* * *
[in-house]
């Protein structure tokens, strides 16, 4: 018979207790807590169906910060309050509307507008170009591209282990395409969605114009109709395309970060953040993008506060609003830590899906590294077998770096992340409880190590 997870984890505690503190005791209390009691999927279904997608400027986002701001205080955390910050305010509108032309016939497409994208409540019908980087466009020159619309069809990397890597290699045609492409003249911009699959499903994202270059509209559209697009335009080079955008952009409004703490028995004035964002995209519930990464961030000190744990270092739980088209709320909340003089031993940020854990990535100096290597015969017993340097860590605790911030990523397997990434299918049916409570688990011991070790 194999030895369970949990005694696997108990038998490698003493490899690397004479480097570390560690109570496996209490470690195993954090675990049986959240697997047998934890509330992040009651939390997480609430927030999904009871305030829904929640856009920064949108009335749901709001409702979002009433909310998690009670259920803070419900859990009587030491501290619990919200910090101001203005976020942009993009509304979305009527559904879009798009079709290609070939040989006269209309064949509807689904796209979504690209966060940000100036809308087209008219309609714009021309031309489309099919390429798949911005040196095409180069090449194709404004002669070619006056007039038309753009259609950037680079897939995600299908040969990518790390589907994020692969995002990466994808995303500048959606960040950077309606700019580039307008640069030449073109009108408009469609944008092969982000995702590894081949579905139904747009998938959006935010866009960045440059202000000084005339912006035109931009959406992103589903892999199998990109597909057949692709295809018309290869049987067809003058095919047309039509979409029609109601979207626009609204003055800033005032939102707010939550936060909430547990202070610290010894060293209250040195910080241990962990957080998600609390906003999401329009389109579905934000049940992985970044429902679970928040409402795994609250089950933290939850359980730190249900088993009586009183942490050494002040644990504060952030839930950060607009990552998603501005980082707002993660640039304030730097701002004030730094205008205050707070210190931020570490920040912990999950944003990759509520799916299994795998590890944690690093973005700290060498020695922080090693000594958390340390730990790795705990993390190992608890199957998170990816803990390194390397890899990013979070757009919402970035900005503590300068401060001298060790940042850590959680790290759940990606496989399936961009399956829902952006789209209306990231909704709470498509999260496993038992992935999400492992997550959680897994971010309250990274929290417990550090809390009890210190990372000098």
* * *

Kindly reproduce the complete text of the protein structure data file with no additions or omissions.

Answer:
[in-house]
């Protein structure tokens, strides 16, 4: 018979207790807590169906910060309050509307507008170009591209282990395409969605114009109709395309970060953040993008506060609003830590899906590294077998770096992340409880190590 997870984890505690503190005791209390009691999927279904997608400027986002701001205080955390910050305010509108032309016939497409994208409540019908980087466009020159619309069809990397890597290699045609492409003249911009699959499903994202270059509209559209697009335009080079955008952009409004703490028995004035964002995209519930990464961030000190744990270092739980088209709320909340003089031993940020854990990535100096290597015969017993340097860590605790911030990523397997990434299918049916409570688990011991070790 194999030895369970949990005694696997108990038998490698003493490899690397004479480097570390560690109570496996209490470690195993954090675990049986959240697997047998934890509330992040009651939390997480609430927030999904009871305030829904929640856009920064949108009335749901709001409702979002009433909310998690009670259920803070419900859990009587030491501290619990919200910090101001203005976020942009993009509304979305009527559904879009798009079709290609070939040989006269209309064949509807689904796209979504690209966060940000100036809308087209008219309609714009021309031309489309099919390429798949911005040196095409180069090449194709404004002669070619006056007039038309753009259609950037680079897939995600299908040969990518790390589907994020692969995002990466994808995303500048959606960040950077309606700019580039307008640069030449073109009108408009469609944008092969982000995702590894081949579905139904747009998938959006935010866009960045440059202000000084005339912006035109931009959406992103589903892999199998990109597909057949692709295809018309290869049987067809003058095919047309039509979409029609109601979207626009609204003055800033005032939102707010939550936060909430547990202070610290010894060293209250040195910080241990962990957080998600609390906003999401329009389109579905934000049940992985970044429902679970928040409402795994609250089950933290939850359980730190249900088993009586009183942490050494002040644990504060952030839930950060607009990552998603501005980082707002993660640039304030730097701002004030730094205008205050707070210190931020570490920040912990999950944003990759509520799916299994795998590890944690690093973005700290060498020695922080090693000594958390340390730990790795705990993390190992608890199957998170990816803990390194390397890899990013979070757009919402970035900005503590300068401060001298060790940042850590959680790290759940990606496989399936961009399956829902952006789209209306990231909704709470498509999260496993038992992935999400492992997550959680897994971010309250990274929290417990550090809390009890210190990372000098």